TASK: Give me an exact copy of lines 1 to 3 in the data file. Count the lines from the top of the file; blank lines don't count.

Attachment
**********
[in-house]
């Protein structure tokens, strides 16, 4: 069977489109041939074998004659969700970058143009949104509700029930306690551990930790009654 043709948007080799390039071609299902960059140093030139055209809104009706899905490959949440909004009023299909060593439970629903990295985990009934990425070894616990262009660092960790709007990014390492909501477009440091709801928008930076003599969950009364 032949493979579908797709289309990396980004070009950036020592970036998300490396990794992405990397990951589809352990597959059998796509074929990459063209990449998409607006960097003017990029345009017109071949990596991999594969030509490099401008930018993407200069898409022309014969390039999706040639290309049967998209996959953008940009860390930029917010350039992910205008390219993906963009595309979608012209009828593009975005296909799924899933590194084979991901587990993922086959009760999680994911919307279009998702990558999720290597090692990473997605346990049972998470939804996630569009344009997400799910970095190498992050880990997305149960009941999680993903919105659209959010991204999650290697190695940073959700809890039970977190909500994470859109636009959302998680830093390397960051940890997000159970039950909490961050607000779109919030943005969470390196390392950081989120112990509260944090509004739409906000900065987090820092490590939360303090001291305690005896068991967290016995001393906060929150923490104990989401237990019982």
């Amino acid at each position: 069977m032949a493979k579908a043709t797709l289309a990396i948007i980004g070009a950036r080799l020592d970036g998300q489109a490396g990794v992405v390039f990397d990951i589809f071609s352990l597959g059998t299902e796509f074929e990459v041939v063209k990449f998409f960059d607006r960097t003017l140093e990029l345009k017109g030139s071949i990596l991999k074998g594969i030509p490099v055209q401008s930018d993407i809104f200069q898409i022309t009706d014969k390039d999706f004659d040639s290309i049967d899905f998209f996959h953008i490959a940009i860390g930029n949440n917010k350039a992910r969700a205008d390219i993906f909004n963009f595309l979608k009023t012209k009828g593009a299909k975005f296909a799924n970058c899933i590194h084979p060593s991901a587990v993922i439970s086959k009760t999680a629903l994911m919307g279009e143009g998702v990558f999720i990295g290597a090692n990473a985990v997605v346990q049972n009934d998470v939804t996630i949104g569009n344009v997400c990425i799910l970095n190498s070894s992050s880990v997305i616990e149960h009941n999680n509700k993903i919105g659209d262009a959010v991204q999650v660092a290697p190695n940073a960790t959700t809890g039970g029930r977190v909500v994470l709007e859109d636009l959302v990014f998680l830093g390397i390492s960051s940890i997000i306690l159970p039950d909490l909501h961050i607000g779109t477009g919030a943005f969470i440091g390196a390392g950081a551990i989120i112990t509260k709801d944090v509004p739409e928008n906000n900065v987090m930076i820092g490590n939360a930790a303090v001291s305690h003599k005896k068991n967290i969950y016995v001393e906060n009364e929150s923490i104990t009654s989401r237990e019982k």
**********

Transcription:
[in-house]
């Protein structure tokens, strides 16, 4: 069977489109041939074998004659969700970058143009949104509700029930306690551990930790009654 043709948007080799390039071609299902960059140093030139055209809104009706899905490959949440909004009023299909060593439970629903990295985990009934990425070894616990262009660092960790709007990014390492909501477009440091709801928008930076003599969950009364 032949493979579908797709289309990396980004070009950036020592970036998300490396990794992405990397990951589809352990597959059998796509074929990459063209990449998409607006960097003017990029345009017109071949990596991999594969030509490099401008930018993407200069898409022309014969390039999706040639290309049967998209996959953008940009860390930029917010350039992910205008390219993906963009595309979608012209009828593009975005296909799924899933590194084979991901587990993922086959009760999680994911919307279009998702990558999720290597090692990473997605346990049972998470939804996630569009344009997400799910970095190498992050880990997305149960009941999680993903919105659209959010991204999650290697190695940073959700809890039970977190909500994470859109636009959302998680830093390397960051940890997000159970039950909490961050607000779109919030943005969470390196390392950081989120112990509260944090509004739409906000900065987090820092490590939360303090001291305690005896068991967290016995001393906060929150923490104990989401237990019982």
């Amino acid at each position: 069977m032949a493979k579908a043709t797709l289309a990396i948007i980004g070009a950036r080799l020592d970036g998300q489109a490396g990794v992405v390039f990397d990951i589809f071609s352990l597959g059998t299902e796509f074929e990459v041939v063209k990449f998409f960059d607006r960097t003017l140093e990029l345009k017109g030139s071949i990596l991999k074998g594969i030509p490099v055209q401008s930018d993407i809104f200069q898409i022309t009706d014969k390039d999706f004659d040639s290309i049967d899905f998209f996959h953008i490959a940009i860390g930029n949440n917010k350039a992910r969700a205008d390219i993906f909004n963009f595309l979608k009023t012209k009828g593009a299909k975005f296909a799924n970058c899933i590194h084979p060593s991901a587990v993922i439970s086959k009760t999680a629903l994911m919307g279009e143009g998702v990558f999720i990295g290597a090692n990473a985990v997605v346990q049972n009934d998470v939804t996630i949104g569009n344009v997400c990425i799910l970095n190498s070894s992050s880990v997305i616990e149960h009941n999680n509700k993903i919105g659209d262009a959010v991204q999650v660092a290697p190695n940073a960790t959700t809890g039970g029930r977190v909500v994470l709007e859109d636009l959302v990014f998680l830093g390397i390492s960051s940890i997000i306690l159970p039950d909490l909501h961050i607000g779109t477009g919030a943005f969470i440091g390196a390392g950081a551990i989120i112990t509260k709801d944090v509004p739409e928008n906000n900065v987090m930076i820092g490590n939360a930790a303090v001291s305690h003599k005896k068991n967290i969950y016995v001393e906060n009364e929150s923490i104990t009654s989401r237990e019982k």